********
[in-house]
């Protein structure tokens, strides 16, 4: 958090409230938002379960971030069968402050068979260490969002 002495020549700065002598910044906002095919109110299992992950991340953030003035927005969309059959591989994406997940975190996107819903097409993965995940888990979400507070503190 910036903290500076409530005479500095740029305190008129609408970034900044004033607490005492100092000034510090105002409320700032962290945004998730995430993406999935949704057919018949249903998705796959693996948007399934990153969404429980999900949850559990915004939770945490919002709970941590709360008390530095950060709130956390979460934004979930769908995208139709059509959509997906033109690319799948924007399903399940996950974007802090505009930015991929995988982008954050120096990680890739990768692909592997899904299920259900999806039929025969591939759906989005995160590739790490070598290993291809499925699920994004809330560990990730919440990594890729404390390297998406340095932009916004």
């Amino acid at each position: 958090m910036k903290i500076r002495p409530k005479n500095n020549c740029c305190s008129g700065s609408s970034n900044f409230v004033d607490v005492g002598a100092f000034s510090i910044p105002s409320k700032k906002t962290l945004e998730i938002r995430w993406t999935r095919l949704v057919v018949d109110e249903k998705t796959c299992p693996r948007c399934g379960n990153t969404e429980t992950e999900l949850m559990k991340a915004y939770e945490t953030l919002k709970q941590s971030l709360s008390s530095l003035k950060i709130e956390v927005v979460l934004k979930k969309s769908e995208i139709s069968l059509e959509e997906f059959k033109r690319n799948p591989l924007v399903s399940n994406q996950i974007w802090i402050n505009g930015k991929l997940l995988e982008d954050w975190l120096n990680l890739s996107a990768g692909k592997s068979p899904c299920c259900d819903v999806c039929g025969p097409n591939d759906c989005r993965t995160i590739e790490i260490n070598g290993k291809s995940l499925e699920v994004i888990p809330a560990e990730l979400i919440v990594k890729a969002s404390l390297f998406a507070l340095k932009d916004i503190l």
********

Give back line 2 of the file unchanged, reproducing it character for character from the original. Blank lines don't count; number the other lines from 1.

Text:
């Protein structure tokens, strides 16, 4: 958090409230938002379960971030069968402050068979260490969002 002495020549700065002598910044906002095919109110299992992950991340953030003035927005969309059959591989994406997940975190996107819903097409993965995940888990979400507070503190 910036903290500076409530005479500095740029305190008129609408970034900044004033607490005492100092000034510090105002409320700032962290945004998730995430993406999935949704057919018949249903998705796959693996948007399934990153969404429980999900949850559990915004939770945490919002709970941590709360008390530095950060709130956390979460934004979930769908995208139709059509959509997906033109690319799948924007399903399940996950974007802090505009930015991929995988982008954050120096990680890739990768692909592997899904299920259900999806039929025969591939759906989005995160590739790490070598290993291809499925699920994004809330560990990730919440990594890729404390390297998406340095932009916004």